3 Essential Themes for Mobile Learning Systems

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This takes on a post I wrote several weeks ago, that spoke about four themes that will (and not five) predominate learning in the future. As we prepare to iterate development of Upside2Go, we will need to start figuring out what sort of features our users (learners, managers, administrators) would really like from a mobile LMS. While our current system offers some cool features, we must look further into the future.

This is where the rubber meets the road, by dreaming up features we invent the mLearning systems future right here. Taking the trends I’ve mentioned before, and the huge increase in persistent internet connection personal computing devices, I feel there need likely be three key themes around which the features would coalesce. (this discounts our current feature set)

Disclaimer: These are just my personal and casual thoughts on the evolving nature of the product; it is no promise that such features will exist in the next version of Upside2Go, and do not represent Upside Learning’s point of view or future plan of action in anyway. Take with a liberal pinch of salt please.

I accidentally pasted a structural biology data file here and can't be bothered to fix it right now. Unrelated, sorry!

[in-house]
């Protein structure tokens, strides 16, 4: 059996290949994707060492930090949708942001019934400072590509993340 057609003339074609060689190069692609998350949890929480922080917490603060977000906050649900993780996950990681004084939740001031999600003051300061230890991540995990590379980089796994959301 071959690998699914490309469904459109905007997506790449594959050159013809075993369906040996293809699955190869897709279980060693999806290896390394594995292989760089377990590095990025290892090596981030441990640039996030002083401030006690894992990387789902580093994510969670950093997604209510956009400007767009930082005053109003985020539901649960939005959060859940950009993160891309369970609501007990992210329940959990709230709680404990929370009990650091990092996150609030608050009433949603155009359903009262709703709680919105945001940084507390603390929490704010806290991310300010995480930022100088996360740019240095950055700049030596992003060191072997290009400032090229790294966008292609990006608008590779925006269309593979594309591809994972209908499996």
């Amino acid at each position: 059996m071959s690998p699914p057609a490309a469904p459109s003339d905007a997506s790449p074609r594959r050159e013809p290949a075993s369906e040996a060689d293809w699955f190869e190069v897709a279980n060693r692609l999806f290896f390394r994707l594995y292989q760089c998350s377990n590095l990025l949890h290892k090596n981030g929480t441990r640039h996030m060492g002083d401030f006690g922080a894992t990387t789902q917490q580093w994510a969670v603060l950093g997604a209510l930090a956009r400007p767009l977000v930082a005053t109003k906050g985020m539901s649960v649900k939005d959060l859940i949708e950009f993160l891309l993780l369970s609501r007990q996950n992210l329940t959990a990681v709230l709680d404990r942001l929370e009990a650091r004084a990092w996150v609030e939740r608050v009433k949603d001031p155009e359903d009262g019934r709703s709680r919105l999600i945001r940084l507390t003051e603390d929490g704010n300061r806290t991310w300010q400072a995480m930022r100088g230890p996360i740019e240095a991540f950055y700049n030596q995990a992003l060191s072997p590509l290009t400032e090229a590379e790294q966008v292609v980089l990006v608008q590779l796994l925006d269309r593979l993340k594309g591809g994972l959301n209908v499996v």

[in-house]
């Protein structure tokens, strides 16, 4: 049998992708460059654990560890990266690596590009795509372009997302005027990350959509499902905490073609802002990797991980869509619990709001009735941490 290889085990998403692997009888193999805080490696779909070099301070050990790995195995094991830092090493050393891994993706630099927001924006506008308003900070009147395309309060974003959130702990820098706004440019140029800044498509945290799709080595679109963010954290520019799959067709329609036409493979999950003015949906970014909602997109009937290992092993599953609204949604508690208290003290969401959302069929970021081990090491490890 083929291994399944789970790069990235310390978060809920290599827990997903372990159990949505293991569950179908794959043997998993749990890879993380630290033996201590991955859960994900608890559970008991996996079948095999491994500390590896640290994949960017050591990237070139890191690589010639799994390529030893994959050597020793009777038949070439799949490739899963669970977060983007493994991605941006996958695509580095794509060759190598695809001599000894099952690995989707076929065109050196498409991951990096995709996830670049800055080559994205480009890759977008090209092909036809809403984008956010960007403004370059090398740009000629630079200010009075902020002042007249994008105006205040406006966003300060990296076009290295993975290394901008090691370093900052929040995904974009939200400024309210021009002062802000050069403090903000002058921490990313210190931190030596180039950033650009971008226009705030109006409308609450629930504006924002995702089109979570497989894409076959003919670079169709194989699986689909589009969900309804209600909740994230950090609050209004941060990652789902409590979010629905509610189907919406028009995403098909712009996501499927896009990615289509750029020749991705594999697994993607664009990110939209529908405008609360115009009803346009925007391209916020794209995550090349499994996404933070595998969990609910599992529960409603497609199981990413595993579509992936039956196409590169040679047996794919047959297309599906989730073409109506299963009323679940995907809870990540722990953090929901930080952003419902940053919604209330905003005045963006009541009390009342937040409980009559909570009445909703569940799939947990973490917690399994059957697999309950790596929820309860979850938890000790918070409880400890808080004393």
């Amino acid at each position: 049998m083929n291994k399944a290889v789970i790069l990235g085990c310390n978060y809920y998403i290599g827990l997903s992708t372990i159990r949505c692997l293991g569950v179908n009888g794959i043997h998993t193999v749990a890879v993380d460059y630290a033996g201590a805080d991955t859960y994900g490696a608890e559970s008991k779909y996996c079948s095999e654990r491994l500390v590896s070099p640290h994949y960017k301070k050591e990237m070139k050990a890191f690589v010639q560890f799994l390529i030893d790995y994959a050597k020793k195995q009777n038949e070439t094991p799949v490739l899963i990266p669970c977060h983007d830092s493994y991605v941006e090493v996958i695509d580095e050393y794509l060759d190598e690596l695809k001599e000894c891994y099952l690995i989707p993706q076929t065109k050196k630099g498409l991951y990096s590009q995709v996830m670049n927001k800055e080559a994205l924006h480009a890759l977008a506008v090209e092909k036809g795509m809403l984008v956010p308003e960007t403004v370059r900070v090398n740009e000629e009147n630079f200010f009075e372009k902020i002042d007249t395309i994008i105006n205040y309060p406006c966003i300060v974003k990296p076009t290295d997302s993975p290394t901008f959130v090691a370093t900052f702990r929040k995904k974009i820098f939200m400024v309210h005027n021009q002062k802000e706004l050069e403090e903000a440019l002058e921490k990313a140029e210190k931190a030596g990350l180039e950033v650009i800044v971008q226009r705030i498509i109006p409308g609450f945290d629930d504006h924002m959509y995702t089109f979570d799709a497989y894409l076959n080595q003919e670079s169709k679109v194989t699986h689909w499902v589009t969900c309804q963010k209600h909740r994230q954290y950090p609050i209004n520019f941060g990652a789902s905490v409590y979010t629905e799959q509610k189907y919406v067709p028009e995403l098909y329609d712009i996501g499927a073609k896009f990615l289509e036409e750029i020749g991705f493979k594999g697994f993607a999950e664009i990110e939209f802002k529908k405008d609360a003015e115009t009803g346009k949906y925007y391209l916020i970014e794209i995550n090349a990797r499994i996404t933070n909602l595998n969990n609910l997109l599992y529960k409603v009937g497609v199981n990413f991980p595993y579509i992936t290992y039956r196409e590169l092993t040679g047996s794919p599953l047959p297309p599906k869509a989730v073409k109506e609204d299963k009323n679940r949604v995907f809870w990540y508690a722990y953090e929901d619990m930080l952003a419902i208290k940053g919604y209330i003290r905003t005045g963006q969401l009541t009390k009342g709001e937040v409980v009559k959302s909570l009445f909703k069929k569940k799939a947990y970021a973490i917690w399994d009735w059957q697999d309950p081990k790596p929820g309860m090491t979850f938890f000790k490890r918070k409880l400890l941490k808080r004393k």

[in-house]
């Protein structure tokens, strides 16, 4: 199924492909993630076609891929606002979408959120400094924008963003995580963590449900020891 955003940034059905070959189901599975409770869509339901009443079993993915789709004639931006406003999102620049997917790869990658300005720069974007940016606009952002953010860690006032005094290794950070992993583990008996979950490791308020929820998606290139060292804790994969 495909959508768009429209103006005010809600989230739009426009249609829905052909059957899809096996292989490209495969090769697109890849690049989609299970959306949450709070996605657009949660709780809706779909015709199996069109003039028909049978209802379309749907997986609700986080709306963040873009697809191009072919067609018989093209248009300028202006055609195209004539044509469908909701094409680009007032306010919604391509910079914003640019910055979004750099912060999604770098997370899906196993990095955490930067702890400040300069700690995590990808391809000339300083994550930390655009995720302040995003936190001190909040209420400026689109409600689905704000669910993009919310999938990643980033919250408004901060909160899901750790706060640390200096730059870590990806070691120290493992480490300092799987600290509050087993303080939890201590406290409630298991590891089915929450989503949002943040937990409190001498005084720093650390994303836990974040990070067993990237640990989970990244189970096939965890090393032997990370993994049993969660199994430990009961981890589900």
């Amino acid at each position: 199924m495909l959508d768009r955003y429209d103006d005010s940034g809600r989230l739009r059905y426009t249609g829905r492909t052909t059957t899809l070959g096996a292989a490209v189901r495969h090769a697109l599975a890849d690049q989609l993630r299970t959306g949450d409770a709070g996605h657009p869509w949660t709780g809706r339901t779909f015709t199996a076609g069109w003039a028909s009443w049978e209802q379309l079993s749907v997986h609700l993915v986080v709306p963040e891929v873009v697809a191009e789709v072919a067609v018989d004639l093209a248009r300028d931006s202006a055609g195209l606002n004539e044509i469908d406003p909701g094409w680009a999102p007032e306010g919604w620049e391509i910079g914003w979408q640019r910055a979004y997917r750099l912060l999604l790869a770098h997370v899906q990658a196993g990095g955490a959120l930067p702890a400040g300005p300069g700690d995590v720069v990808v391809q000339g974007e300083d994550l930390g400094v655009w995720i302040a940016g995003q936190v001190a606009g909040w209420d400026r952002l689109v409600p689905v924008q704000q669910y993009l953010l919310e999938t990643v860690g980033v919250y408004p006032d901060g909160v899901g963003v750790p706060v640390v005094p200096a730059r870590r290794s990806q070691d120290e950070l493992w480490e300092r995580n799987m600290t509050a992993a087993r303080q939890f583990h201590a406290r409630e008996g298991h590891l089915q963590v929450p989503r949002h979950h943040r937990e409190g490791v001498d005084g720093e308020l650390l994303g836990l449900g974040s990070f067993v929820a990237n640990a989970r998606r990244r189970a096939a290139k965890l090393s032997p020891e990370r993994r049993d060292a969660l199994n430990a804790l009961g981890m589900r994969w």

Social/Collaborative – Offering tools that mimic social media/network software will be one obvious theme. While Upside2Go already includes features that support sharing and interactions around shared media, I’d want the social flavor to run deeper. I’d hazard a guess doing that first involves building in a +1 or Like type of interaction for every content element that is user-generated. Second, providing an easy to use interface with clear push/pull/sync of user-generated content to individual devices. Third, provide metrics in real-time to administrators and managers; simple enough would be topic/keyword trends, hot conversations, levels of user contribution, etc. From an individual’s standpoint, their ‘reputation’ becomes important as the contributory and emergent nature of the system becomes apparent. From the organization’s perspective aides identification and establishes clearly from data the ‘knowledge leaders’, ‘lead contributors’, ‘participants’, ‘searchers’, ‘consumers’, ‘observers’ and ‘passives’. For administrators/managers robust analysis tools for social network and generated content analysis will provide a truer picture of the ‘knowledge state’ of the organization than an LMS could ever hope to represent. Learning is about content and bums-in-seats? Yes to an extent, but that’s such a last century paradigm. Knowing what we know now – that learning is intensely social, we must provide even better tools to facilitate the communication and interaction around topics of interest in the workplace. The ability for managers/administrators to identify the ‘themes, sentiments and connections’ that run through the conversations will be key.